“Global Biodiversity Outlook 5, released this fall, showed that many good things are happening around the world and these should be celebrated and encouraged,” said Elizabeth Maruma Mrema, Executive Secretary of the Convention on Biological Diversity.

“Nevertheless, the rate of biodiversity loss is unprecedented in human history and pressures are intensifying. Earth’s living systems as a whole are being compromised. And the more humanity exploits nature in unsustainable ways and undermines its contributions to people, the more we undermine our own wellbeing, security and prosperity.”
“The decisions and level of action we take now will have profound consequences -- for good or ill -- for all species, including ours.”

January 7th, 2021 | Biodiversity For A New Decade
“It is time to see biodiversity as an asset, not a problem,” says Dr. Michael Schaepman, President, University of Zurich.

Loss of biodiversity, changing climate, increase in extreme events threaten to damage human health, economies and societies - it is high time to put the world on track to achieve the 2050 Vision for Biodiversity “Living in Harmony with Nature”. The kick-off event will use the findings from the Global Assessment and the Global Biodiversity Outlook 5, in particular areas of transition and entry points how transformation could be achieved. The event will gather biodiversity leaders to answer the question: Why do we need to take action, and what do we want to achieve?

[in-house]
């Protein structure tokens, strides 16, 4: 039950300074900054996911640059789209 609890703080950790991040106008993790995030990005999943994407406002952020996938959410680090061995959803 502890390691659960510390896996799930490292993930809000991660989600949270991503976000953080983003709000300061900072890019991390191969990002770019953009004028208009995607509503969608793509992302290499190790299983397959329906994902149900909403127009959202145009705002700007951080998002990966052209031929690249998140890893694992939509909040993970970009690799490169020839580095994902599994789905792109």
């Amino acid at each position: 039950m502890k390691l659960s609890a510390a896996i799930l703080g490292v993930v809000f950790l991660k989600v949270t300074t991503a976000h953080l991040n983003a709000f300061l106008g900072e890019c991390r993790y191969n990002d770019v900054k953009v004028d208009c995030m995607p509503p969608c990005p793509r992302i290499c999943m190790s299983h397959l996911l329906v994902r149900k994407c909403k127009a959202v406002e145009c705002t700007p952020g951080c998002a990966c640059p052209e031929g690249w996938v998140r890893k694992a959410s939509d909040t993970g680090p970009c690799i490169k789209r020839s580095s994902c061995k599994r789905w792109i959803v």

The two-part session will commence with an opening address from Ms. Elizabeth Maruma Mrema, Executive Secretary of the Secretariat of the Convention on Biological Diversity, along with statements from Dr. Anne Larigauderie, Executive Secretary, The Intergovernmental Science-Policy Platform on Biodiversity and Ecosystem Services (IPBES), and Dr. David Cooper, Deputy Executive Secretary, Convention on Biological Diversity. A panel discussion will follow, featuring, among others, Mark Rounsevell, Professor of Land Use & Climate Change, Karlsruhe Institute for Technology, and Chadia Wannous, Coordinator of Toward a Safer World Network (TASW).

January 14th, 2021 | Lipstick on a Fig Tree: Why Planting Trees Avoids the Real Problems (and May Make Things Worse)